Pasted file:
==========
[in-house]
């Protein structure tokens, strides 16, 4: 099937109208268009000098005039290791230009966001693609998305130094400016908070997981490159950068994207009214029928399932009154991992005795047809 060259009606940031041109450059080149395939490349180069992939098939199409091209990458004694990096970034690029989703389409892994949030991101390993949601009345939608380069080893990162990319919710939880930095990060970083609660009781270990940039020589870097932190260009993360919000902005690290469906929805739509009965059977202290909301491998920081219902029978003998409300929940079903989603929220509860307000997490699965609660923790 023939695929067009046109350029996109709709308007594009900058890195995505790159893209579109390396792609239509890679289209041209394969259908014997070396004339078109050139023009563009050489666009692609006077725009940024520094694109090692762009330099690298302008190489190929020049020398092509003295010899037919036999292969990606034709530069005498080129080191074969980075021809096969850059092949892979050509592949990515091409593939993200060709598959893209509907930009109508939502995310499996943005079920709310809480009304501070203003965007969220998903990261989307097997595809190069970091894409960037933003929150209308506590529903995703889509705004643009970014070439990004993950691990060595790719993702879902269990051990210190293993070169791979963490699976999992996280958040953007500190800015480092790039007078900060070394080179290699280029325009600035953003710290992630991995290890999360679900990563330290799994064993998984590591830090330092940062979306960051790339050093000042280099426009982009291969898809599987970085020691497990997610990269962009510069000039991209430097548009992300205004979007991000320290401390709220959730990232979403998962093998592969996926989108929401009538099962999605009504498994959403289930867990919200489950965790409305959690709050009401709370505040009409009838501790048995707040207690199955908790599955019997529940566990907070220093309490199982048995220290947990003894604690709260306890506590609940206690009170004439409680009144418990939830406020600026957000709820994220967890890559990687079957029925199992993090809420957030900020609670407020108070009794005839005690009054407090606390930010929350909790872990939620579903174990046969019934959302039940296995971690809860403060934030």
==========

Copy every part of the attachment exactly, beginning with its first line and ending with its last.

[in-house]
């Protein structure tokens, strides 16, 4: 099937109208268009000098005039290791230009966001693609998305130094400016908070997981490159950068994207009214029928399932009154991992005795047809 060259009606940031041109450059080149395939490349180069992939098939199409091209990458004694990096970034690029989703389409892994949030991101390993949601009345939608380069080893990162990319919710939880930095990060970083609660009781270990940039020589870097932190260009993360919000902005690290469906929805739509009965059977202290909301491998920081219902029978003998409300929940079903989603929220509860307000997490699965609660923790 023939695929067009046109350029996109709709308007594009900058890195995505790159893209579109390396792609239509890679289209041209394969259908014997070396004339078109050139023009563009050489666009692609006077725009940024520094694109090692762009330099690298302008190489190929020049020398092509003295010899037919036999292969990606034709530069005498080129080191074969980075021809096969850059092949892979050509592949990515091409593939993200060709598959893209509907930009109508939502995310499996943005079920709310809480009304501070203003965007969220998903990261989307097997595809190069970091894409960037933003929150209308506590529903995703889509705004643009970014070439990004993950691990060595790719993702879902269990051990210190293993070169791979963490699976999992996280958040953007500190800015480092790039007078900060070394080179290699280029325009600035953003710290992630991995290890999360679900990563330290799994064993998984590591830090330092940062979306960051790339050093000042280099426009982009291969898809599987970085020691497990997610990269962009510069000039991209430097548009992300205004979007991000320290401390709220959730990232979403998962093998592969996926989108929401009538099962999605009504498994959403289930867990919200489950965790409305959690709050009401709370505040009409009838501790048995707040207690199955908790599955019997529940566990907070220093309490199982048995220290947990003894604690709260306890506590609940206690009170004439409680009144418990939830406020600026957000709820994220967890890559990687079957029925199992993090809420957030900020609670407020108070009794005839005690009054407090606390930010929350909790872990939620579903174990046969019934959302039940296995971690809860403060934030």